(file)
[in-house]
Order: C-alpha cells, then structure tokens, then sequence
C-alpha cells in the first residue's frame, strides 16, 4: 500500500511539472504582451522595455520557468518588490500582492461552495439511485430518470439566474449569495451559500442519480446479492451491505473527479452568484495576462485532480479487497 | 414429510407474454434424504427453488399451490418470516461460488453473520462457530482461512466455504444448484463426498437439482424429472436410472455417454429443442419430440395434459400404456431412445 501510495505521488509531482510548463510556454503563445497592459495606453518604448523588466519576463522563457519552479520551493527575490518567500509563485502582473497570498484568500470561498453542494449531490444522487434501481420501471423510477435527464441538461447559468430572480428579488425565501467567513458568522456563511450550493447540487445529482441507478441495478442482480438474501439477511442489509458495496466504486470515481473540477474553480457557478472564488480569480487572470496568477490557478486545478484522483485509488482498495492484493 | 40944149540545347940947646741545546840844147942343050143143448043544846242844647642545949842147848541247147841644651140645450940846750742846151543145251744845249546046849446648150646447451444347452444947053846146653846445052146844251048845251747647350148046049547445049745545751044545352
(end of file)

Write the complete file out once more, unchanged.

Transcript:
[in-house]
Order: C-alpha cells, then structure tokens, then sequence
C-alpha cells in the first residue's frame, strides 16, 4: 500500500511539472504582451522595455520557468518588490500582492461552495439511485430518470439566474449569495451559500442519480446479492451491505473527479452568484495576462485532480479487497 | 414429510407474454434424504427453488399451490418470516461460488453473520462457530482461512466455504444448484463426498437439482424429472436410472455417454429443442419430440395434459400404456431412445 501510495505521488509531482510548463510556454503563445497592459495606453518604448523588466519576463522563457519552479520551493527575490518567500509563485502582473497570498484568500470561498453542494449531490444522487434501481420501471423510477435527464441538461447559468430572480428579488425565501467567513458568522456563511450550493447540487445529482441507478441495478442482480438474501439477511442489509458495496466504486470515481473540477474553480457557478472564488480569480487572470496568477490557478486545478484522483485509488482498495492484493 | 40944149540545347940947646741545546840844147942343050143143448043544846242844647642545949842147848541247147841644651140645450940846750742846151543145251744845249546046849446648150646447451444347452444947053846146653846445052146844251048845251747647350148046049547445049745545751044545352